Flying Doctor Service founder, John Flynn, died in 1951. His pioneering work was continued and further developed by his successor the Reverend Fred McKay, another Australian legend of the outback. Under Fred's leadership, the Flying Doctor Service became a very large organisation. Retiring in 1974,Fred continued Flynn’s keen interest in and advocacy for the Flying Doctor until his death in 2000.
Operations began at the Flying Doctor Service Broken Hill base in May 1936. It was here during Queen Elizabeth II's 1954 visit that the Flying Doctor Service received the ‘Royal’ prefix.
This envelope shows a ‘cachet’ or imprinted inscription celebrating the first day of issue of the Royal Flying Doctor Service stamp. The stamp, worth seven pence, was publicly released on 21 August 1957. The letter was addressed to Mrs John Flynn, the wife of the founder of the Flying Doctor, reflecting the address-writing convention of the time. Her signature, Jean B. Flynn, can be seen in the bottom left corner.
This year saw the introduction of regular clinic visits by specialist medical consultants. Today’s specialist visits include dermatologists, ear, nose and throat specialists, and ophthalmologists.
1986 - 1993
By 1996, the Royal Flying Doctor Service were such a strong symbol of Australian mateship, adventure and determination, that they became the subject of a highly successful TV drama, ‘The Flying Doctors’. Produced by Crawford Productions, the series ran for 221 episodes, across 8 years. It tells the ‘inside stories’ of the teams that brought life-saving ‘help on the horizon’ right across the Outback. The legend of our Flying Doctor spread around the world as the show continued screening to international audiences for years to come.
The Royal Flying Doctor Service base at Dubbo was established in 1999 and offers a range health services including inter-hospital patient transfers, emergency retrievals, blood storage for transfusion patients, and an education program. Dental services also run from the Dubbo base, serving the remote communities of Collarenebri, Bourke, Lightning Ridge and Goodooga. In addition, flights for the Rural Aerial Health Service are coordinated from Dubbo. The Dubbo Support Group Inc., formed in 1993, campaigned for the establishment of the Dubbo base and continues to provide it with essential financial and volunteer support.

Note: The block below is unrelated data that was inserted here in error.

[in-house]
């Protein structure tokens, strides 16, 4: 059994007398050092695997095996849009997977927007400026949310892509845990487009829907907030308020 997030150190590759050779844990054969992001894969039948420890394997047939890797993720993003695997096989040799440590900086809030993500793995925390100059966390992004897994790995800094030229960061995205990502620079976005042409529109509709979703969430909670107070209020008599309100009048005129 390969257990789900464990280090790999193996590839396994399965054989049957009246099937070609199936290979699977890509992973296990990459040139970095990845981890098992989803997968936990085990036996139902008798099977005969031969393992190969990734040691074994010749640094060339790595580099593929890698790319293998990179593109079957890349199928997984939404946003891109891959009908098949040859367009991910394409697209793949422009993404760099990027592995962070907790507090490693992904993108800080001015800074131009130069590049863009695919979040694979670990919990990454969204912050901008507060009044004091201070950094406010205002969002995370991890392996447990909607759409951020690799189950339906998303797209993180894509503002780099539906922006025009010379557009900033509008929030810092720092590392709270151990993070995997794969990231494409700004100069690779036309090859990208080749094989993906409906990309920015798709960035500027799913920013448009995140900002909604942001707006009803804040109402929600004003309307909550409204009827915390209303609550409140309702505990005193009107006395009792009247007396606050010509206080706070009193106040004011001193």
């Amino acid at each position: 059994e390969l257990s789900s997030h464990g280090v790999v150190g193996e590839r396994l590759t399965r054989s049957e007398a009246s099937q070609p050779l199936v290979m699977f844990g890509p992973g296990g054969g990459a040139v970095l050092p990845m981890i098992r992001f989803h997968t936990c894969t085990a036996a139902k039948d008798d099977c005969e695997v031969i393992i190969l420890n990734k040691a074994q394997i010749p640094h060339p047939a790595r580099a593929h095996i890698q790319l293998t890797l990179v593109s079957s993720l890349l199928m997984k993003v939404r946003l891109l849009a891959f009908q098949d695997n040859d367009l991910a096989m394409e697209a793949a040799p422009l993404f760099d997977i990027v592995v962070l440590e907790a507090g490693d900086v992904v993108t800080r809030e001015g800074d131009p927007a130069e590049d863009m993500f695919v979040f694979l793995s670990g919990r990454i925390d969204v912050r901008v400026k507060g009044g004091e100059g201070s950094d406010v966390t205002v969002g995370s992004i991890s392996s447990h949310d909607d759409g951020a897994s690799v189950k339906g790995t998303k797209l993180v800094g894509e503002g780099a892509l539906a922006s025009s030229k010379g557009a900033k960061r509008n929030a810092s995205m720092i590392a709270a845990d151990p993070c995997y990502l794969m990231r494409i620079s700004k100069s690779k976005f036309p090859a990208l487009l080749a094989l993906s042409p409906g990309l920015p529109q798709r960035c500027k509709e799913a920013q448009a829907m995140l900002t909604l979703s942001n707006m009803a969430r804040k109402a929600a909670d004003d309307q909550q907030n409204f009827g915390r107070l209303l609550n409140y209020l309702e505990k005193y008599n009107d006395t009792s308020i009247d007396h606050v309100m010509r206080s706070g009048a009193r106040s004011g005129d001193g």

In 2000 the section name changed to the South Eastern Section.
Bob Browne had a history of heart problems, beginning in the early 1980s. He worked and lived most of his life with his family on a property in north Brewarrina. In 2012 he was flown from Dubbo to Sydney by the Royal Flying Doctor Service for life-saving open heart surgery. Bob felt such a connection to the Flying Doctor after the experience that he wanted to give something back. After his recovery, Bob volunteered countless hours to the service, including helping to deliver the Flying Doctor education program to school students in NSW. Bob is now part of the Non-Emergency Patient Transfer Service team, a role in which he drives and maintains Flying Doctor road vehicles, and also loads and unloads patients.